How Hospitals Can Surge Staffing to Match the COVID-19 Patient Surge
Many US Hospitals were facing significant staffing challenges before COVID-19 hit. Now, the surge in COVID-19 infected patients is overwhelming hospitals in ‘hot spot’ urban centers.
Compounding the staffing problem is the high infection rate among clinical workers. In the hardest-hit areas, as many as 20-30% of clinical staff and frontline healthcare workers are becoming infected with coronavirus, taking them off-line for 14 days and creating a hole in the care delivery system that cannot easily be filled.
Not all hospitals face this problem today. But they surely will over the next few weeks.
A number of smart solutions are already being implemented to help alleviate the severe staffing shortages our healthcare systems now face. Accelerating graduations for nurses and medical students, importing talent from other states/regions, moving retirees back into service, and allowing nurses to practice at the highest levels of their licensures are remedies that are making a difference.
Even with these measures, many hospitals will still not have enough clinical staff to handle the surge in patients they are or will be experiencing.
To match the surge in COVID-19 cases, hospitals need to surge their staffing. Traditional staffing processes have hospitals filling RN openings in 20-60 days and MD openings in 3-6 months. These cycles need to be reduced to less than a week. To accomplish this, hospitals will need to immediately develop different staffing approaches using accelerated processes.
Here’s what’s required to accelerate staffing processes:
- Create a central staffing control center that has clear visibility into all hiring requirements, all internal candidates, and all external market sources so that talent demand and supply can be assessed and resources deployed as critical needs develop.
- The biggest time-waster in any staffing process is the back-and-forth between HR and hiring managers for application review, interview set-up, conducting interviews, etc. In a crisis, the clinical delivery staff will not have time to devote to the massive, urgent interviewing required to fill positions quickly. The Staffing Center should be staffed with interviewers who can make clinical evaluations on behalf of the entire hospital in real-time. This single step will cut days and even weeks from traditional hiring processes.
- Give the Staffing Center the power to make hiring decisions quickly. This may involve relaxing standard hiring process requirements like background checks and reference-checking by allowing people to start working before these processes are completed. It may also require the ability to make on-the-spot offers and accelerate start dates to nearly immediately.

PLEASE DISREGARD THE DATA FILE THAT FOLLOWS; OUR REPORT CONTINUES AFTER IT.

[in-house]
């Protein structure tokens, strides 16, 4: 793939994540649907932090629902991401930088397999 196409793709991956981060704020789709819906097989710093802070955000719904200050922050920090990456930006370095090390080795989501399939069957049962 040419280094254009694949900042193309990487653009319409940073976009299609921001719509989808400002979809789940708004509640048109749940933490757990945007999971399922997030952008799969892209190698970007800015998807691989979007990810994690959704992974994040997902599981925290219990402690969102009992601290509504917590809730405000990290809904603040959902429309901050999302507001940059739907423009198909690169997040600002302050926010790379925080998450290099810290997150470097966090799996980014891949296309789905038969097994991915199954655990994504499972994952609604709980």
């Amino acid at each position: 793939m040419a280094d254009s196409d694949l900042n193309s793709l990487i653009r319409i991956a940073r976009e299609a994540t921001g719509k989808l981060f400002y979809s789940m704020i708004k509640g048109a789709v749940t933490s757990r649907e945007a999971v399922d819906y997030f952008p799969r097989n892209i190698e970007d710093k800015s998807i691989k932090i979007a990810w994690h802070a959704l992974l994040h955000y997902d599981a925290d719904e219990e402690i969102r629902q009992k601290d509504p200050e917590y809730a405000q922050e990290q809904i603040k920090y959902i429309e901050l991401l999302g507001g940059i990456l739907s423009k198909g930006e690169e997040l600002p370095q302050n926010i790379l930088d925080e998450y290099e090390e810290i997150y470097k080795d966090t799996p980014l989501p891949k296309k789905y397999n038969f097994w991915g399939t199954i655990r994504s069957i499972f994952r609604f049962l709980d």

- Create a COVID-19 Staffing Portal for your Career Website, especially for per-diem workers. Require only essential information from candidates during the application process. Make it easy for the candidate to apply and provide responses to all applications within 24 hours. Compress onboarding time as much as possible.
- Move candidates from resume/application review straight into interviews using Skype or Zoom (or other video tools). Set high-volume interview schedules and interviewing staff in advance, and populate those schedules based on the strength of the resume/application review. There will be no time for additional screening steps.
- Open the gates to hire Diploma Nurses and LPNs. All trained clinical specialists will be needed to get through the surge in caseloads.
- Target clinicians who work outside of hospitals. In any market, only 50-60% of all licensed RNs work in acute care hospitals. It’s time to target the other 40+%.
- To accomplish all of the above, overstaff the Staffing Center, not only with recruiters but with clinical screeners, administrators, and on-boarders. You will need more staff than you think to accomplish the new speed objectives.
Accelerating staffing cycles is not easy, especially in healthcare where credentialing and quality considerations have always driven process decisions. And please don’t misunderstand relaxing some of the hiring process rules to gain speed with lowering the quality of hiring standards—they are not at all the same and making quality hires should still be paramount for all process decisions.
Hiring in a crisis requires a highly accelerated process, and rational trade-offs will need to be made in order to meet surging demands for trained workers. If you haven’t started changing your processes today, you are probably already behind.